That's the physics class for today, folks. There will be a quiz on the material sometime this week or next. Find your college or high school physics textbook, or wear yourselves out on Google.

posted by Howard_T at 02:47 PM on January 22

SportsFilter: The Wednesday Huddle

Belichick did something to my balls

Cold weather always makes balls get smaller and shriveled up. Don't blame Belichick for the forces of nature. Or maybe it is Bill messing with global warming.

posted by Howard_T at 11:18 PM on January 21

11 of 12 Patriots' Balls Deflated, ESPN Reports

There is a handy calculator for doing Gay-Lussac's Law temperature vs pressure problems on line. I ran the numbers assuming a beginning temperature of 30C (303.15 Kelvin) and an ending temperature of 10C (283.15 Kelvin), and a beginning pressure of 12.5 psi. The temperature on the field at game time was about 50F, which translates to 10C. The pressure after cold soak on the field would fall to 11.675 psi. To get to a difference of 2 psi would require the temperature on the field to fall to below zero (F) numbers. It did get colder as the game went on, but not that cold.

A physics teacher on another site (reddit, which I do not follow -- heard it second hand) pointed out that water vapor in the air inside the ball could also contribute to the pressure fall. This would require very humid air at a high temperature (let's use the 30C number here). Since water vapor has a greater vapor pressure than air, a decrease in temperature will cause a correspondingly greater decrease in pressure of the water vapor. What would happen then is that there would be a contribution to the overall pressure in the ball from the air and another contribution from the water vapor. The proportion of air vs water vapor would determine the additional pressure drop due to the water vapor. The physics teacher suggested that the additional pressure drop could have been as much as .25 psi. This still does not get us near the 2 psi difference claimed.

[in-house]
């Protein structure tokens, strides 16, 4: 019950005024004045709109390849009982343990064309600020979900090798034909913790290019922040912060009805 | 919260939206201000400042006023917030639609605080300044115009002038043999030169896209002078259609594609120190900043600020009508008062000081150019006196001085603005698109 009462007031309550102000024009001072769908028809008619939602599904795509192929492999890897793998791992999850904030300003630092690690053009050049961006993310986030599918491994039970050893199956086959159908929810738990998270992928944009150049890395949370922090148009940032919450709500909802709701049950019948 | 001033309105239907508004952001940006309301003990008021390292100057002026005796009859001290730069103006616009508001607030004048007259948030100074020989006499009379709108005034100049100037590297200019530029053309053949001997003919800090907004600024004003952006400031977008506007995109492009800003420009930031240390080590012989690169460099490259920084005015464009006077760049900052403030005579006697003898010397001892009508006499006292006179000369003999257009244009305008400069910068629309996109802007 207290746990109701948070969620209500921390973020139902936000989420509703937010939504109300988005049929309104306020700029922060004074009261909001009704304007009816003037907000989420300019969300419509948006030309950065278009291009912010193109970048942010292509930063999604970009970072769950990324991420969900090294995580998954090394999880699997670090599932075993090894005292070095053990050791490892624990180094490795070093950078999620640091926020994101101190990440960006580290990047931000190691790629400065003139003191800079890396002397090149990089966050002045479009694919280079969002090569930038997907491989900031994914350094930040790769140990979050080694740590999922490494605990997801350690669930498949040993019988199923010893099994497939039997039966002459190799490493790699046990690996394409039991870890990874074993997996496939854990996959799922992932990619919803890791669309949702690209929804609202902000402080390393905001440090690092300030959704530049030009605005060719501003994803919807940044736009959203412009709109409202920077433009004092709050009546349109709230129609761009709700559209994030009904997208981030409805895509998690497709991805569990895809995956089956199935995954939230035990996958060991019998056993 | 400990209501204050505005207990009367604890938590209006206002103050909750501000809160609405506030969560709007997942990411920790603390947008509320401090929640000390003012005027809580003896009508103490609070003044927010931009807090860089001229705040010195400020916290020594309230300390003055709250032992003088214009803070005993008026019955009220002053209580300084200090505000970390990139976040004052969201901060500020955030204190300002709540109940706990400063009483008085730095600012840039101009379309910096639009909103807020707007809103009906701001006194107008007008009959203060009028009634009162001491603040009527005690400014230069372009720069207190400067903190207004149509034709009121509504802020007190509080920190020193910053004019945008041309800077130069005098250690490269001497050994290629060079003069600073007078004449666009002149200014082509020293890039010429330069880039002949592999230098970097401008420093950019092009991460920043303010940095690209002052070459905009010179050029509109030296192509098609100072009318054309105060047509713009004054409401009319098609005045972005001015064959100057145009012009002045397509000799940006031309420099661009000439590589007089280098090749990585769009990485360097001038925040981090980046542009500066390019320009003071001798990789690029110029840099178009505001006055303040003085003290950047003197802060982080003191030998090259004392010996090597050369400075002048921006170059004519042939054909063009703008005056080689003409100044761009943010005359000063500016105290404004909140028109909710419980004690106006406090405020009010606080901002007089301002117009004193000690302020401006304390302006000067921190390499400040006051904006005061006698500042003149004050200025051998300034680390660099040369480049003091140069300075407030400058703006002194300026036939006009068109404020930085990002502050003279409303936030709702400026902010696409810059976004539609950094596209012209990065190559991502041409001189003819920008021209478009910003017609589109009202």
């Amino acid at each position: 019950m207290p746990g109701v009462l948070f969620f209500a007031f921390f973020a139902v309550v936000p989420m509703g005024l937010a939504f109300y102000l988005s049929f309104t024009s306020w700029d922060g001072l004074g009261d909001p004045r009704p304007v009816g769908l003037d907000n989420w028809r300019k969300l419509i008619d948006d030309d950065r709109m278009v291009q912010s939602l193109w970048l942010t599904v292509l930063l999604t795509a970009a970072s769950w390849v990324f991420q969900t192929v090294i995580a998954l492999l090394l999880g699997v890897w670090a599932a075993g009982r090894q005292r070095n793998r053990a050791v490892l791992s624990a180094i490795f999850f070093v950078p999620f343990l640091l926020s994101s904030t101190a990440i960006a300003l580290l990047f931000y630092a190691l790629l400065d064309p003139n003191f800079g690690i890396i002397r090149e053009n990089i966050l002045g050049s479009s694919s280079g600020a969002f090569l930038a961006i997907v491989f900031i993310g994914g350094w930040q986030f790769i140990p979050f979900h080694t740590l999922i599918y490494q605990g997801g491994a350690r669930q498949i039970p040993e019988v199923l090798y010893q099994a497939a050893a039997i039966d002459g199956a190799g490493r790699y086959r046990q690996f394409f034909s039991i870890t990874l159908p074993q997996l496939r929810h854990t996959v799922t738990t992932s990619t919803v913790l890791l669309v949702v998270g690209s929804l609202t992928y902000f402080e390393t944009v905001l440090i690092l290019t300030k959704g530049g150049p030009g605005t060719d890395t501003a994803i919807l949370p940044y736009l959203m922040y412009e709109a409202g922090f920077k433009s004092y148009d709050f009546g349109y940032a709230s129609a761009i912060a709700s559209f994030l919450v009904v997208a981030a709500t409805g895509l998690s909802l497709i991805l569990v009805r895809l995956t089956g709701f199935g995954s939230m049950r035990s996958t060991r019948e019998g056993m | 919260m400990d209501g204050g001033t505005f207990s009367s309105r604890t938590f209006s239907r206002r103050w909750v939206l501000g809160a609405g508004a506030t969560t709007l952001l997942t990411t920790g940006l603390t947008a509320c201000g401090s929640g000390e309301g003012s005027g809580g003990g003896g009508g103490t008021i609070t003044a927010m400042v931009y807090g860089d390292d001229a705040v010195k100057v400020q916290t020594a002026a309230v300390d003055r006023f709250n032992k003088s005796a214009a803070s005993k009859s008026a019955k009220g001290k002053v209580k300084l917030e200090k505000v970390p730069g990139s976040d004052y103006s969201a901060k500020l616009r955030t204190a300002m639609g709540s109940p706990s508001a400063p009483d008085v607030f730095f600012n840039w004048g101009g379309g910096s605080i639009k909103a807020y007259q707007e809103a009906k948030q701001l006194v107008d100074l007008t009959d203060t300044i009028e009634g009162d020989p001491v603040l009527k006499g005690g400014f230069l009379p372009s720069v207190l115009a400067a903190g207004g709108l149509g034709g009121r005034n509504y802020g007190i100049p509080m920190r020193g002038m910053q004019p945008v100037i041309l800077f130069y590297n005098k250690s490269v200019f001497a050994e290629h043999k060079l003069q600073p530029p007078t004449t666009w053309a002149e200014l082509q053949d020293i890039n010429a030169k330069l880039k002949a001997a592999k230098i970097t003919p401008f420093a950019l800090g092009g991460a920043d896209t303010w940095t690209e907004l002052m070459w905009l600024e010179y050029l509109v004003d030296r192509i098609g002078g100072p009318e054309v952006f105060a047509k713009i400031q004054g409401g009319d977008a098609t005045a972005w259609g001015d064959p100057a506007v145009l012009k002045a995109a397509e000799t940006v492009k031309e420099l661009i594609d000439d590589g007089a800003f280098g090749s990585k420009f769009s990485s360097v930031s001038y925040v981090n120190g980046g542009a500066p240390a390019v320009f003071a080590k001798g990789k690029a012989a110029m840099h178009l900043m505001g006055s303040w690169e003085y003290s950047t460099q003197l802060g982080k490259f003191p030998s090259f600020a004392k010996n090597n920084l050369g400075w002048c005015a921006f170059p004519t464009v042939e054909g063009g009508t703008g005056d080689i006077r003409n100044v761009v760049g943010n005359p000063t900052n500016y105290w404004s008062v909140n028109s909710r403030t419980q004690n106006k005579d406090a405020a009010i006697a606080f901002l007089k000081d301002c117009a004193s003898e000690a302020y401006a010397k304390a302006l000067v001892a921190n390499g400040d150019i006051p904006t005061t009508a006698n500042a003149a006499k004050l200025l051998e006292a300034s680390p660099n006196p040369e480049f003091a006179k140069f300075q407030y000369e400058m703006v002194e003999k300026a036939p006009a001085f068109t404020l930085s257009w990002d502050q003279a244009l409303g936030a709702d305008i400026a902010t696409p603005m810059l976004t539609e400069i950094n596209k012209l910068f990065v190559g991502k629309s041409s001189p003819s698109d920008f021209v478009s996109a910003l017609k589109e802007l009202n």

What I wind up with is the simple question of whether each and every ball of the 11 found under-inflated measured exactly 2 psi below specification. I tend to doubt this is true. What I suspect is that one or more balls measured more than 1 psi low, and for the interests of simplicity (or sensationalism) the writer of the story rounded off to 2. The 2 psi report did not come directly from the NFL, rather from some "source". I accept it at face value as something that may or may not be entirely true, but has some basis in fact. What I would like to see in the NFL's report, but I will wager is not there, is a full scientific report documenting the measurements of each ball tested, the time when each was tested, the environmental conditions (temperature, etc.) at the time of test, how long the balls had been in that environment, and a comparison of the balls used by New England with those used by Indianapolis. This last is only to establish some sort of standard, not to determine if Indy used under-inflated footballs. Anything less than a full report done by someone experienced in running and documenting scientific tests will leave me wondering if the findings have been skewed in one way or another.

I can't help it, guys, it's 40+ years as an engineer, much of it running system tests in a field environment. If you miss anything in the documentation, the customer will get very angry.

posted by Howard_T at 11:09 PM on January 21

Playing with the Big Boys (and Girls)